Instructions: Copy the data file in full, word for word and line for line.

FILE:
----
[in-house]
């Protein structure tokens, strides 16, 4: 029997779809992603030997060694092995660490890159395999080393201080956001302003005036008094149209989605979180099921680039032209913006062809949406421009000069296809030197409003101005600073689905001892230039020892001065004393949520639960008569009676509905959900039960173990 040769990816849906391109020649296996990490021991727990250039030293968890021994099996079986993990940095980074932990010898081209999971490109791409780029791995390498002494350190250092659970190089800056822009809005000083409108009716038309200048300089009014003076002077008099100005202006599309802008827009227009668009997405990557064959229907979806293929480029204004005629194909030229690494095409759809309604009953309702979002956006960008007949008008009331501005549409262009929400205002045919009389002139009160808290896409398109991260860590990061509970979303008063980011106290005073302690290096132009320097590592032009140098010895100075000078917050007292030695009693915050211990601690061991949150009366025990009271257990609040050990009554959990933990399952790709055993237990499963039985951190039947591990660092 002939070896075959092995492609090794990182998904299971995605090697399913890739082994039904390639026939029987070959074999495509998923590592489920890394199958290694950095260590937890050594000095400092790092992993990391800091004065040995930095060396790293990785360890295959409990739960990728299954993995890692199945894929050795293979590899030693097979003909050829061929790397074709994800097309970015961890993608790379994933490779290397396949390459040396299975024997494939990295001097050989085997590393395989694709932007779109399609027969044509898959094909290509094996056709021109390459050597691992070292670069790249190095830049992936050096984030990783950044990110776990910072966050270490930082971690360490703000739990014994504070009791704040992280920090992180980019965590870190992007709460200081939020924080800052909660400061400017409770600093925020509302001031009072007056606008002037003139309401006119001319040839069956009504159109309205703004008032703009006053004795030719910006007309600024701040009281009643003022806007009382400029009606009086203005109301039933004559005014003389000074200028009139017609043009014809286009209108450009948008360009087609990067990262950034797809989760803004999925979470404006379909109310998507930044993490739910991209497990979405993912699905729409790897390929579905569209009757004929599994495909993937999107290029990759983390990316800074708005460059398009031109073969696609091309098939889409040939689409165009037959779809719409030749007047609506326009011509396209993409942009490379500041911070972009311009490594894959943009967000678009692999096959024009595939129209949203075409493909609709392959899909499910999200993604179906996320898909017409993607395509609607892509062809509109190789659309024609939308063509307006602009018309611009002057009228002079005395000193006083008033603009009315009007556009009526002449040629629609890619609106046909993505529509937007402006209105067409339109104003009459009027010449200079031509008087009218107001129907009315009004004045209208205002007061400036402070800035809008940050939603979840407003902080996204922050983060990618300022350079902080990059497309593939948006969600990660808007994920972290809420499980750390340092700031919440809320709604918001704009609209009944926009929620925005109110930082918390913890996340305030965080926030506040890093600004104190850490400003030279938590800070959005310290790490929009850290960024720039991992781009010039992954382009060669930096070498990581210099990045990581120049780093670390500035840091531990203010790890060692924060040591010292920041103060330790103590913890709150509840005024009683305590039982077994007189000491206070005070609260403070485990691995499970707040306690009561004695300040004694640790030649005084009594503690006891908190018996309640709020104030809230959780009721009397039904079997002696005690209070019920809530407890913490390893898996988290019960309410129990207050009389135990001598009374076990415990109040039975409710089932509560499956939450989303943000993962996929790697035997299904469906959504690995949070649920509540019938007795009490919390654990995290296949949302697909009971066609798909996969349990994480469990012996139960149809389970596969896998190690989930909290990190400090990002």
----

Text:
[in-house]
């Protein structure tokens, strides 16, 4: 029997779809992603030997060694092995660490890159395999080393201080956001302003005036008094149209989605979180099921680039032209913006062809949406421009000069296809030197409003101005600073689905001892230039020892001065004393949520639960008569009676509905959900039960173990 040769990816849906391109020649296996990490021991727990250039030293968890021994099996079986993990940095980074932990010898081209999971490109791409780029791995390498002494350190250092659970190089800056822009809005000083409108009716038309200048300089009014003076002077008099100005202006599309802008827009227009668009997405990557064959229907979806293929480029204004005629194909030229690494095409759809309604009953309702979002956006960008007949008008009331501005549409262009929400205002045919009389002139009160808290896409398109991260860590990061509970979303008063980011106290005073302690290096132009320097590592032009140098010895100075000078917050007292030695009693915050211990601690061991949150009366025990009271257990609040050990009554959990933990399952790709055993237990499963039985951190039947591990660092 002939070896075959092995492609090794990182998904299971995605090697399913890739082994039904390639026939029987070959074999495509998923590592489920890394199958290694950095260590937890050594000095400092790092992993990391800091004065040995930095060396790293990785360890295959409990739960990728299954993995890692199945894929050795293979590899030693097979003909050829061929790397074709994800097309970015961890993608790379994933490779290397396949390459040396299975024997494939990295001097050989085997590393395989694709932007779109399609027969044509898959094909290509094996056709021109390459050597691992070292670069790249190095830049992936050096984030990783950044990110776990910072966050270490930082971690360490703000739990014994504070009791704040992280920090992180980019965590870190992007709460200081939020924080800052909660400061400017409770600093925020509302001031009072007056606008002037003139309401006119001319040839069956009504159109309205703004008032703009006053004795030719910006007309600024701040009281009643003022806007009382400029009606009086203005109301039933004559005014003389000074200028009139017609043009014809286009209108450009948008360009087609990067990262950034797809989760803004999925979470404006379909109310998507930044993490739910991209497990979405993912699905729409790897390929579905569209009757004929599994495909993937999107290029990759983390990316800074708005460059398009031109073969696609091309098939889409040939689409165009037959779809719409030749007047609506326009011509396209993409942009490379500041911070972009311009490594894959943009967000678009692999096959024009595939129209949203075409493909609709392959899909499910999200993604179906996320898909017409993607395509609607892509062809509109190789659309024609939308063509307006602009018309611009002057009228002079005395000193006083008033603009009315009007556009009526002449040629629609890619609106046909993505529509937007402006209105067409339109104003009459009027010449200079031509008087009218107001129907009315009004004045209208205002007061400036402070800035809008940050939603979840407003902080996204922050983060990618300022350079902080990059497309593939948006969600990660808007994920972290809420499980750390340092700031919440809320709604918001704009609209009944926009929620925005109110930082918390913890996340305030965080926030506040890093600004104190850490400003030279938590800070959005310290790490929009850290960024720039991992781009010039992954382009060669930096070498990581210099990045990581120049780093670390500035840091531990203010790890060692924060040591010292920041103060330790103590913890709150509840005024009683305590039982077994007189000491206070005070609260403070485990691995499970707040306690009561004695300040004694640790030649005084009594503690006891908190018996309640709020104030809230959780009721009397039904079997002696005690209070019920809530407890913490390893898996988290019960309410129990207050009389135990001598009374076990415990109040039975409710089932509560499956939450989303943000993962996929790697035997299904469906959504690995949070649920509540019938007795009490919390654990995290296949949302697909009971066609798909996969349990994480469990012996139960149809389970596969896998190690989930909290990190400090990002």